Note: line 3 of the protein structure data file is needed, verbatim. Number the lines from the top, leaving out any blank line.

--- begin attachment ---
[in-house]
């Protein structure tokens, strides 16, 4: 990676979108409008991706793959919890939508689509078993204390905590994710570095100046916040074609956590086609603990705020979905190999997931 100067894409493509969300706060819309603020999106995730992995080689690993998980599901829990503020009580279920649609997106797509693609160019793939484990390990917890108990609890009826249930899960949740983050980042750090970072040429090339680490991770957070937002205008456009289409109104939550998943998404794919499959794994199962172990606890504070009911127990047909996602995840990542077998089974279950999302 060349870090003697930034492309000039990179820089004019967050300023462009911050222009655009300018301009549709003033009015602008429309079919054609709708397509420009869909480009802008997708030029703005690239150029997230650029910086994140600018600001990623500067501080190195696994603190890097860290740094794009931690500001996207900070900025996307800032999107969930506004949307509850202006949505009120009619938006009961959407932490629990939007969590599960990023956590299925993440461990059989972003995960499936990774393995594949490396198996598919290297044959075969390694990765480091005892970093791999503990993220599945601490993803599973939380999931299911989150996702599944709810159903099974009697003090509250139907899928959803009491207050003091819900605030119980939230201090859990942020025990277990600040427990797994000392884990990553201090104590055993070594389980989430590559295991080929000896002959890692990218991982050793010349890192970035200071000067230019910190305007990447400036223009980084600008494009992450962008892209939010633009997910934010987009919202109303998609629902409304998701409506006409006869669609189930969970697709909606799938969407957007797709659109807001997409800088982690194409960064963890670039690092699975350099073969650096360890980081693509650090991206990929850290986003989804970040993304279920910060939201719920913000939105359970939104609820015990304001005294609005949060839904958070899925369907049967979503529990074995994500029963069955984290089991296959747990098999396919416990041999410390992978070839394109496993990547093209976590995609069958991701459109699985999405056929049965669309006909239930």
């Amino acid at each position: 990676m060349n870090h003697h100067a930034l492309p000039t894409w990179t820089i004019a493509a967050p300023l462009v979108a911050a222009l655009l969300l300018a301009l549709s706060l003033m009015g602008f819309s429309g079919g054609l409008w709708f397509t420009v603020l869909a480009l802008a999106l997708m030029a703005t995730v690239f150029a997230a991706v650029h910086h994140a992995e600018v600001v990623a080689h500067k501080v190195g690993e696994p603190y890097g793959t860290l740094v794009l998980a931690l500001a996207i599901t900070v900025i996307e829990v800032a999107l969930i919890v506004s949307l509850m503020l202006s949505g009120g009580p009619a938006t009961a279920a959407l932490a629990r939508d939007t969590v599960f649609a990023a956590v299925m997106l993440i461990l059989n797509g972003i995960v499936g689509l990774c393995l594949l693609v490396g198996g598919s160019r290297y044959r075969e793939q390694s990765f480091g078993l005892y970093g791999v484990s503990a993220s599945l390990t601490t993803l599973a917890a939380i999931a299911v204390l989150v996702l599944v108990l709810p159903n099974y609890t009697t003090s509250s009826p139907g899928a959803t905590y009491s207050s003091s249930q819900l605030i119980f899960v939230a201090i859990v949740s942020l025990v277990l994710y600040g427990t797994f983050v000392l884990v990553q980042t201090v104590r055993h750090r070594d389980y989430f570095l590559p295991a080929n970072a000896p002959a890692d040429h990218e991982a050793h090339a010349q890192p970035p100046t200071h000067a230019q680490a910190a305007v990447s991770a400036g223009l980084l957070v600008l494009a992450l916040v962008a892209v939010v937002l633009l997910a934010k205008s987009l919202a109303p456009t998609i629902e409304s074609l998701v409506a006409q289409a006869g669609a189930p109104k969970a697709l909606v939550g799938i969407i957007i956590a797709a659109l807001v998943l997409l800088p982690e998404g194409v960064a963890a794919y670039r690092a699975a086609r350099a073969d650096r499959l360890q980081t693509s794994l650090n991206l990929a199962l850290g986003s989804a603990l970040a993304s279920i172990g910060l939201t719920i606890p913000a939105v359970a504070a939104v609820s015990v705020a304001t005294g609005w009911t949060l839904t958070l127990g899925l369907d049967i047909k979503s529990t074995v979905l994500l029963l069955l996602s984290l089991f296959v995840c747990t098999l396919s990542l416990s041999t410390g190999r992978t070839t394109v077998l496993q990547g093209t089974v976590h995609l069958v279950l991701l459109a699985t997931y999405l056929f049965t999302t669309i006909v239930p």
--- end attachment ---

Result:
């Amino acid at each position: 990676m060349n870090h003697h100067a930034l492309p000039t894409w990179t820089i004019a493509a967050p300023l462009v979108a911050a222009l655009l969300l300018a301009l549709s706060l003033m009015g602008f819309s429309g079919g054609l409008w709708f397509t420009v603020l869909a480009l802008a999106l997708m030029a703005t995730v690239f150029a997230a991706v650029h910086h994140a992995e600018v600001v990623a080689h500067k501080v190195g690993e696994p603190y890097g793959t860290l740094v794009l998980a931690l500001a996207i599901t900070v900025i996307e829990v800032a999107l969930i919890v506004s949307l509850m503020l202006s949505g009120g009580p009619a938006t009961a279920a959407l932490a629990r939508d939007t969590v599960f649609a990023a956590v299925m997106l993440i461990l059989n797509g972003i995960v499936g689509l990774c393995l594949l693609v490396g198996g598919s160019r290297y044959r075969e793939q390694s990765f480091g078993l005892y970093g791999v484990s503990a993220s599945l390990t601490t993803l599973a917890a939380i999931a299911v204390l989150v996702l599944v108990l709810p159903n099974y609890t009697t003090s509250s009826p139907g899928a959803t905590y009491s207050s003091s249930q819900l605030i119980f899960v939230a201090i859990v949740s942020l025990v277990l994710y600040g427990t797994f983050v000392l884990v990553q980042t201090v104590r055993h750090r070594d389980y989430f570095l590559p295991a080929n970072a000896p002959a890692d040429h990218e991982a050793h090339a010349q890192p970035p100046t200071h000067a230019q680490a910190a305007v990447s991770a400036g223009l980084l957070v600008l494009a992450l916040v962008a892209v939010v937002l633009l997910a934010k205008s987009l919202a109303p456009t998609i629902e409304s074609l998701v409506a006409q289409a006869g669609a189930p109104k969970a697709l909606v939550g799938i969407i957007i956590a797709a659109l807001v998943l997409l800088p982690e998404g194409v960064a963890a794919y670039r690092a699975a086609r350099a073969d650096r499959l360890q980081t693509s794994l650090n991206l990929a199962l850290g986003s989804a603990l970040a993304s279920i172990g910060l939201t719920i606890p913000a939105v359970a504070a939104v609820s015990v705020a304001t005294g609005w009911t949060l839904t958070l127990g899925l369907d049967i047909k979503s529990t074995v979905l994500l029963l069955l996602s984290l089991f296959v995840c747990t098999l396919s990542l416990s041999t410390g190999r992978t070839t394109v077998l496993q990547g093209t089974v976590h995609l069958v279950l991701l459109a699985t997931y999405l056929f049965t999302t669309i006909v239930p």